I think, sometimes — perhaps too often — about Versailles. It was by all accounts, staggering: all of the richest people in France staying in one of the world’s grandest palaces eating and drinking themselves into a stupor at the feet of Louis XIV while the country fought and starved. It was, and remains, a symbol of the purity of excess: a grand, insane bacchanal that seemed to aspire to nothing less than oblivion. Of course, there were good political reasons for the thing that was Versailles to exist as well (keep the nobles drunk enough that they neither notice or care that you’ve become an absolute monarch), but the main takeaway is this: one of the most powerful men in the world used the resources of his nation to throw the bitchingest party on Earth.
This week, I’m thinking about Versailles because of Burning Man.
We imagine, for a second, that we are writing a movie script.This script features an international technology company run by a pair of charismatic billionaires. It’s omnipresent and yet difficult to define, with deep pockets and huge, high-profile projects that seem to bear only a passing resemblance to actual revenue streams. Most of these projects involve eerily sophisticated methods of finding out as much as possible about everyone on Earth. In recent months, this company has made headlines buying drones, home monitoring software, artificial intelligence, and a firm that makes military robots.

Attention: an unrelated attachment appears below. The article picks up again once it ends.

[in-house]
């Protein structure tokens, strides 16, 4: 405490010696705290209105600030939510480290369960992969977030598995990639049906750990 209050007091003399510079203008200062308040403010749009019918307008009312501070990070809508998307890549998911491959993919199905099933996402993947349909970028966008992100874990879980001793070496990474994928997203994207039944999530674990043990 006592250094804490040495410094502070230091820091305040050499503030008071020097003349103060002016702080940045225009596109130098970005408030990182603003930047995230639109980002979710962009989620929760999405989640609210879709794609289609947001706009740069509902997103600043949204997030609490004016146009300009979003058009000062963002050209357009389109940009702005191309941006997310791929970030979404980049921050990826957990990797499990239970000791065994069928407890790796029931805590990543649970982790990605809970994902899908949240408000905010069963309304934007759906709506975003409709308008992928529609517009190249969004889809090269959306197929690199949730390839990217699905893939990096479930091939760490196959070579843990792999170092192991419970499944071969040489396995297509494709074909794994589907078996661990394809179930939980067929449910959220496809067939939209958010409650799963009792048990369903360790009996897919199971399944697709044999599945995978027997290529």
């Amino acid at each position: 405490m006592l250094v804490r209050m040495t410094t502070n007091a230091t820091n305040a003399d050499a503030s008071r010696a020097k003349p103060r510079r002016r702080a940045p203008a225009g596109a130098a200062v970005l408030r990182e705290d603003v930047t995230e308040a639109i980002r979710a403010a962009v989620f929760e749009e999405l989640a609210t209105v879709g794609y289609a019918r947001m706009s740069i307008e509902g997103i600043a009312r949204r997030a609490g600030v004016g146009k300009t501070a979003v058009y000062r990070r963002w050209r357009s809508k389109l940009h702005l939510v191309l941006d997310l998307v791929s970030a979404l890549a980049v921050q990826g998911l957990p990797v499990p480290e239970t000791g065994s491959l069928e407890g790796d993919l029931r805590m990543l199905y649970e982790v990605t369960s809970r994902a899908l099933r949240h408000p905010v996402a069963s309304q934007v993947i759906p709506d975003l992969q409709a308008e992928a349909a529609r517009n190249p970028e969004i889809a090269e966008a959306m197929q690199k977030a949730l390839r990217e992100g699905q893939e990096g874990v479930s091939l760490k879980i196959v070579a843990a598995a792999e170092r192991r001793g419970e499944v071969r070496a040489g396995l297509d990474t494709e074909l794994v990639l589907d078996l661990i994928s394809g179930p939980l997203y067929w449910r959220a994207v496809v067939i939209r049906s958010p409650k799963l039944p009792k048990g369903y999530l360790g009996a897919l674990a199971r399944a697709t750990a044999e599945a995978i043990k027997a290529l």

Question: You are a writer, tasked with analyzing popular culture for the purposes of edification, attention and profit. You’re going about your business, which likely consists of lamenting the lack of innovation in your chosen field. All of a sudden, something actually unexpected happens. A new genre emerges, instantly capturing the attention of audiences around the world with a basic structure that represents a radical departure from most everything on the market. What do you do?
The answer, of course, is to dismiss it as anathema, a dangerous threat to all that is good in the world and a pathetic diversion of the unwashed masses. Tried and true.
That’s what the world of traditional videogame journalism has decided to do regarding free-to-play mobile games, which happen to include some of the most popular games on Earth, enjoyed by millions.
Here are a few things that are true about the DICE Awards, held last week in Las Vegas and promoted as “The Oscars of Video Games.”
One of the nominees for “Best Online Game” was essentially non-functional months after its release. In that category, the broken game was one of only two nominees actually released this year—the winner was four years old.
The winner for “Best RPG” was released in 2013, and it was largely agreed to be just okay. There is an award given for “Best Downloadable Game,” a category which makes no sense in an era when literally every game can and is downloaded.